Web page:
It’s certainly rewarding to help other from being scammed.  One commenter wrote:

Because of this website, I stop short of being SCAMED. The room that I was renting out was $425.00 they sent me a check for $3,350.90. I called the company from who the check was written out, everything on the check was correct. However it was not sent from them. Just think if I had not found this website first, I would have been taken for the sum of 2,925.90. I have kept the check and all the emails, and I will be sending them to the FBI. Thanks so much
A Very Great full Gordon.

Had this commenter not found my site, he would lost $2,929.90.  Why the odd amount, I don’t know, but nevertheless getting scammed would have sucked.

Photo Credit: Gene Hunt

  • Josh August 21, 2013, 11:25 am


    Working in banking, I can assure you the scammers are everywhere. After seeing countless letters and fraudulent items, I have noticed a few commonalities. The most tell tale sign is any introduction letter written with poor grammar/ broken English. Most of these guys work overseas, so English is a second language, and this is evident in the letters they write. Another sign is checks for odd amounts, as you stated. They typically send fraudulent cashier’s checks or money orders in amounts that are low enough not to raise suspicion from bank personnel, and that fly under the radar of any audits, but still provide them a nice payday if someone falls for the scam.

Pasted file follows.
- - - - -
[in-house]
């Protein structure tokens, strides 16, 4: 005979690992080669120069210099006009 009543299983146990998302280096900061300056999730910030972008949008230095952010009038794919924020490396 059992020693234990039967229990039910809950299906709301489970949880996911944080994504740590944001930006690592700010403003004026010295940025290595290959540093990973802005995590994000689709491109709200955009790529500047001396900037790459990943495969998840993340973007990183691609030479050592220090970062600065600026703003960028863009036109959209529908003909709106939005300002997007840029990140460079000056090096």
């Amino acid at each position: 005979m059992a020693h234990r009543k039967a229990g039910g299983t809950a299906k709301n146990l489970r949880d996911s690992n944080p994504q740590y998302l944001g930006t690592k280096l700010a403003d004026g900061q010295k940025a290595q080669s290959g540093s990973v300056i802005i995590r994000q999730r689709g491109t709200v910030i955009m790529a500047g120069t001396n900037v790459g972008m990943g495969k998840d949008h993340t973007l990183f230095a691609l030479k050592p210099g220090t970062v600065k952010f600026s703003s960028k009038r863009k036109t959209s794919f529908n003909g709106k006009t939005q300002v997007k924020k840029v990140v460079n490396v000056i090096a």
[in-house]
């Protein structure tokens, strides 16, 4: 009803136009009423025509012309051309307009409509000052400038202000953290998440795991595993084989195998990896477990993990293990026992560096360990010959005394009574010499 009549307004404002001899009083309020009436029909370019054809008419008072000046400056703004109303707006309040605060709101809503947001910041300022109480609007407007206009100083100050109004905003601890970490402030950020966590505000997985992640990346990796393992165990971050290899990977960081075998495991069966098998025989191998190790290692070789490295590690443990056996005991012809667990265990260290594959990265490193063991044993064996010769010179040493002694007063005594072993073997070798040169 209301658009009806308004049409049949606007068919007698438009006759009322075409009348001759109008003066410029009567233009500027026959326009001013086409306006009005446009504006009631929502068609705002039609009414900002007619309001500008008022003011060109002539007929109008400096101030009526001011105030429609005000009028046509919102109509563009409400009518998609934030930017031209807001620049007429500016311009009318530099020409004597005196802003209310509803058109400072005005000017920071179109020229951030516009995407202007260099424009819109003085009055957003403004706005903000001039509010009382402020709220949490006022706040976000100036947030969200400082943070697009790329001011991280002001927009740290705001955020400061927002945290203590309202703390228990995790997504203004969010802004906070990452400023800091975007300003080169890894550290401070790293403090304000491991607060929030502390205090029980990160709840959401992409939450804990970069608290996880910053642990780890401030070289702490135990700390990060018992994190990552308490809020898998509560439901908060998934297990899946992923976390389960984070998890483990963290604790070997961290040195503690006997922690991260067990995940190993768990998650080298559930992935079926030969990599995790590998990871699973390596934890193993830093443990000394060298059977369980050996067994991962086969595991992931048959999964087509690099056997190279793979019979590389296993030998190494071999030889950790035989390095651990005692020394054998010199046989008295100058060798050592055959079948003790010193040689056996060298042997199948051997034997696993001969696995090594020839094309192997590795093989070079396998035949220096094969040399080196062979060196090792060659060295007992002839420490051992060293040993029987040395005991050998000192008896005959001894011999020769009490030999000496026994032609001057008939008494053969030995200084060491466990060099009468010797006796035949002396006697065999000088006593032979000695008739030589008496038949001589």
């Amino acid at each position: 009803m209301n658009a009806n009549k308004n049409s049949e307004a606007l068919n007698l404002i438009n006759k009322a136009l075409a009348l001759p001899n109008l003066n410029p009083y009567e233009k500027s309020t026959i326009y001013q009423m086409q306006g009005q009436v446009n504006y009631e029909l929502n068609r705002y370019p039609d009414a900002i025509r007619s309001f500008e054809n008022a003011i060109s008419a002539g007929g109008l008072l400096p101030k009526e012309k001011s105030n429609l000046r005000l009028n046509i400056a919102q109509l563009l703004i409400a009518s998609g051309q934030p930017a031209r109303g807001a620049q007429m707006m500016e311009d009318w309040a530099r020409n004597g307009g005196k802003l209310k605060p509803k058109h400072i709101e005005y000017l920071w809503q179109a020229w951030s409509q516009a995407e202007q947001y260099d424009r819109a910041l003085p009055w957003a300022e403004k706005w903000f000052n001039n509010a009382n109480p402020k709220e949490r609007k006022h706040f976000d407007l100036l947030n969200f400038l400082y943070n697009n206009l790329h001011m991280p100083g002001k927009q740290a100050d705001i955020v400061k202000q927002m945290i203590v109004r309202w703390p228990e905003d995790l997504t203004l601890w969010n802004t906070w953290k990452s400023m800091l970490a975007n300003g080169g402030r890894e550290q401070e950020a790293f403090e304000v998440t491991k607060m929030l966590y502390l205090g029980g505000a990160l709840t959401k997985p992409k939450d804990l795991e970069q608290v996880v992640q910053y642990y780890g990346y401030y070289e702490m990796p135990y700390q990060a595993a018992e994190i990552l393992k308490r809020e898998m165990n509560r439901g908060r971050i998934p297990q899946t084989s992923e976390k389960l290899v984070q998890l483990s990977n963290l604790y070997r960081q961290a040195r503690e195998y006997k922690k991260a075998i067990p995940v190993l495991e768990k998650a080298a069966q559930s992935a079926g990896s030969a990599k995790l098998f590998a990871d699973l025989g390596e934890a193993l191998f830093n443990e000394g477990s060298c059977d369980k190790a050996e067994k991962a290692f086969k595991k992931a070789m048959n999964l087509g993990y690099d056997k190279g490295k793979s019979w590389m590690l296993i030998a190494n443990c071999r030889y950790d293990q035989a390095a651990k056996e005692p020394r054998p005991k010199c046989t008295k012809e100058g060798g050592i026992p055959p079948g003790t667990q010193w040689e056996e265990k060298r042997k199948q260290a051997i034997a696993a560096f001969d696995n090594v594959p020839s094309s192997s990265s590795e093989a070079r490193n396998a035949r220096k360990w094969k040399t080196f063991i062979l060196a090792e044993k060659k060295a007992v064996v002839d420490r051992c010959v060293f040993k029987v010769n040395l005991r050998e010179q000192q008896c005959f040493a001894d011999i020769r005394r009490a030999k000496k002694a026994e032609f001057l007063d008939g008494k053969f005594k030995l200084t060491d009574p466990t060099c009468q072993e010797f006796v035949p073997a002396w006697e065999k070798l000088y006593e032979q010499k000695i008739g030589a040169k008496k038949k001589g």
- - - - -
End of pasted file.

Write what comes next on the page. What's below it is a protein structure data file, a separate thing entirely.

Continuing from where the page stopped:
The best advice I can give to anyone to avoid being scammed is to think about normal financial operating patterns, and anything that falls outside of the norms certainly raises red flags and is a major cause for concern. In your example, the guy states his wife’s employer is paying honeymoon expenses. (What company does this??? None that I can think of!) Several red flags in your example, just thought I would point that one out.
    Again, I see all types of financial scams on a day to day basis, the ones that are very sad are aimed at the elderly, as they typically are the most vulnerable. Just my two cents! As always, thanks for the great information!

  • Gail August 25, 2013, 5:54 pm

    Since I am the one renting out my room to vacationers as stated above, what if I ask for a photo ID, since I’m not for sure phone verification would be enough. Is direct deposit safe enough to request, done through banks and not knowing account numbers. Most of my scammers offer phone numbers but that’s it. As mentioned, incorrect grammar was my clue. almost too good to be true! Should I continue to l look for their phone numbers online to see if it’s been around! I take baby steps to make sure I don’t get scammed!

    • Mike August 25, 2013, 6:56 pm

      Photo ID are acceptable. Most times direct deposits require a fee of $29, which may deter people away from your place. I would look into paypal or amazon payments are alternatives to sending money without relinquishing your bank acct info.

      Indeed incorrect grammar is a big tip off.

  • Kevin at GraduatingFromDebt.com September 22, 2013, 9:57 am

    Usually I do not respond to any scammed email. Your post will be really helpful to find out scammed email and to know in which email not to reply. Thanks mate.

  • mcohen November 28, 2014, 5:06 pm

    we received this same scam – so glad we decided to google. very weird that all the people’s names were first names. thank you!!